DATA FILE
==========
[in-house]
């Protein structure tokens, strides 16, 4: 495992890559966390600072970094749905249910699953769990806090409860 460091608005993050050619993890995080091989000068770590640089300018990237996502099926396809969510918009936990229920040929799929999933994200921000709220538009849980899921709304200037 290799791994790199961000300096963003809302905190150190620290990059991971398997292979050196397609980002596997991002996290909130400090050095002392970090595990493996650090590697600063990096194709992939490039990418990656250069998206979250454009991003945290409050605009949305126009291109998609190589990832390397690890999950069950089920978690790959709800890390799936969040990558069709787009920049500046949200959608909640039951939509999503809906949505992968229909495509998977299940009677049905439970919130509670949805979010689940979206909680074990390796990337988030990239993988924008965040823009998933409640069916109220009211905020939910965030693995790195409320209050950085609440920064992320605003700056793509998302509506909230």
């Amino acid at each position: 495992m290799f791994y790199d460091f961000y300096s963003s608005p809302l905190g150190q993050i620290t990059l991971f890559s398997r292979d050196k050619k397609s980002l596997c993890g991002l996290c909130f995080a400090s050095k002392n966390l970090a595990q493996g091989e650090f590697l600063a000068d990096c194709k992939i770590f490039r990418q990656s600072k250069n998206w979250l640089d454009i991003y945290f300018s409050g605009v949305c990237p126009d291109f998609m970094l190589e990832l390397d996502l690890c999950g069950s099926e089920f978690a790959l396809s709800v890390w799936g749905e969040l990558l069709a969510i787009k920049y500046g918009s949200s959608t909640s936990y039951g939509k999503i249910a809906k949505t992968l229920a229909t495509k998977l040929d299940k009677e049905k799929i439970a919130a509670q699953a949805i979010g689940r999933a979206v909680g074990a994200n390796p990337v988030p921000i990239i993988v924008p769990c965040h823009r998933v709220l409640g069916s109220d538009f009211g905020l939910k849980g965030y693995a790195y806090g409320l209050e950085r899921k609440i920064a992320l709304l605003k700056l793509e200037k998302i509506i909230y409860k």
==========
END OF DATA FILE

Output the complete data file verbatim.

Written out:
[in-house]
């Protein structure tokens, strides 16, 4: 495992890559966390600072970094749905249910699953769990806090409860 460091608005993050050619993890995080091989000068770590640089300018990237996502099926396809969510918009936990229920040929799929999933994200921000709220538009849980899921709304200037 290799791994790199961000300096963003809302905190150190620290990059991971398997292979050196397609980002596997991002996290909130400090050095002392970090595990493996650090590697600063990096194709992939490039990418990656250069998206979250454009991003945290409050605009949305126009291109998609190589990832390397690890999950069950089920978690790959709800890390799936969040990558069709787009920049500046949200959608909640039951939509999503809906949505992968229909495509998977299940009677049905439970919130509670949805979010689940979206909680074990390796990337988030990239993988924008965040823009998933409640069916109220009211905020939910965030693995790195409320209050950085609440920064992320605003700056793509998302509506909230």
């Amino acid at each position: 495992m290799f791994y790199d460091f961000y300096s963003s608005p809302l905190g150190q993050i620290t990059l991971f890559s398997r292979d050196k050619k397609s980002l596997c993890g991002l996290c909130f995080a400090s050095k002392n966390l970090a595990q493996g091989e650090f590697l600063a000068d990096c194709k992939i770590f490039r990418q990656s600072k250069n998206w979250l640089d454009i991003y945290f300018s409050g605009v949305c990237p126009d291109f998609m970094l190589e990832l390397d996502l690890c999950g069950s099926e089920f978690a790959l396809s709800v890390w799936g749905e969040l990558l069709a969510i787009k920049y500046g918009s949200s959608t909640s936990y039951g939509k999503i249910a809906k949505t992968l229920a229909t495509k998977l040929d299940k009677e049905k799929i439970a919130a509670q699953a949805i979010g689940r999933a979206v909680g074990a994200n390796p990337v988030p921000i990239i993988v924008p769990c965040h823009r998933v709220l409640g069916s109220d538009f009211g905020l939910k849980g965030y693995a790195y806090g409320l209050e950085r899921k609440i920064a992320l709304l605003k700056l793509e200037k998302i509506i909230y409860k």